“Wow...Yeah, if she hears about it, then you know what'll happen." Esther owned nearly half of the city. "But you know that the media and even our own channel will hang us if this turns out to be a fluke. I sure hope we're on to something. How come nobody knew that his name was Johnny and that they were childhood friends?” Latif looked over at Stella again, skeptical.
“Okay, Latif. Just read what Johnny wrote.” Stella passed over the wrinkled red diary she had been reading--the one with less writing, “and I'll read what Esther wrote. And then we'll join the pieces together and figure this out.”
Stella took the blue diary from Latif, Esther's diary. Latif handed it over, hoping it would somehow turn out to be a good story and boost his career.
The loud roar of thunder rumbled from outside, and suddenly rain started to pound against the building.
“Shit. my plants'll die now. To hell with this rain.” Stella looked outside the window with smoke trailing through her teeth. She put out her cigarette on her desktop and then leafed through a few pages of the small blue book.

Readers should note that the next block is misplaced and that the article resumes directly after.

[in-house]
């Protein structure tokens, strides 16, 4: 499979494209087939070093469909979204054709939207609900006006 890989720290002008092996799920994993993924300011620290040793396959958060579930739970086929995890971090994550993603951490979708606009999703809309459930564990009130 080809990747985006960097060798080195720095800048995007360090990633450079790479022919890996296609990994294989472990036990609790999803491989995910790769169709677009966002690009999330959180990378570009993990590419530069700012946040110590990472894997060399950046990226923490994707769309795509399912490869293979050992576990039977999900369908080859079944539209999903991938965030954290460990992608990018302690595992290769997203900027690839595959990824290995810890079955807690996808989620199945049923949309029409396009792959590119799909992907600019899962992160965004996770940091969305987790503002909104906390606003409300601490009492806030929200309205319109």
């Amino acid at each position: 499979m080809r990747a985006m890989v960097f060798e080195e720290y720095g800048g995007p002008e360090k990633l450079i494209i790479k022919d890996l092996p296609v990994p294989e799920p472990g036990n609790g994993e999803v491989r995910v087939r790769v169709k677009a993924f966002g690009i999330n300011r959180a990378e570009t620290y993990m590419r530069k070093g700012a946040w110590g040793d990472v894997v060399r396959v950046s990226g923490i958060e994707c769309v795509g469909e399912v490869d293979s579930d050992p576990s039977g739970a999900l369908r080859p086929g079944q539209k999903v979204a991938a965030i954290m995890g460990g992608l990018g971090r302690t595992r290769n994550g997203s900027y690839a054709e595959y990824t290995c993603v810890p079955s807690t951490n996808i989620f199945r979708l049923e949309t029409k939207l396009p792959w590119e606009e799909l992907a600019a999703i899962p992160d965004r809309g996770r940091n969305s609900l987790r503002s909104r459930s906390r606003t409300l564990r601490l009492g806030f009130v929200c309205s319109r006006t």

“Okay, this looks interesting.” She was about to start reading, but then she caught sight of Latif out of the corner of her eye. He was staring at the rain outside the window.
“You want to jump out of that window?”
Latif jerked back to his senses at her comment. He turned to the tattered red book.
Stella's cell phone beeped. It was a message from an unknown number. She clicked on the message and sighed.
Just destroy the diaries. I'll pay you.
She stared at the text as the rain outside began pouring harder, as if the skies were trying to say something but falling short.
The room was dark, and the only thing visible were my hands tied to the post with my naked body resting on the bed. I was twelve years old again. I could feel the wrath of a nameless man circling around me with a stick and slowly touching my bare back. Then I felt the stick slash against my skin forcefully, again and again.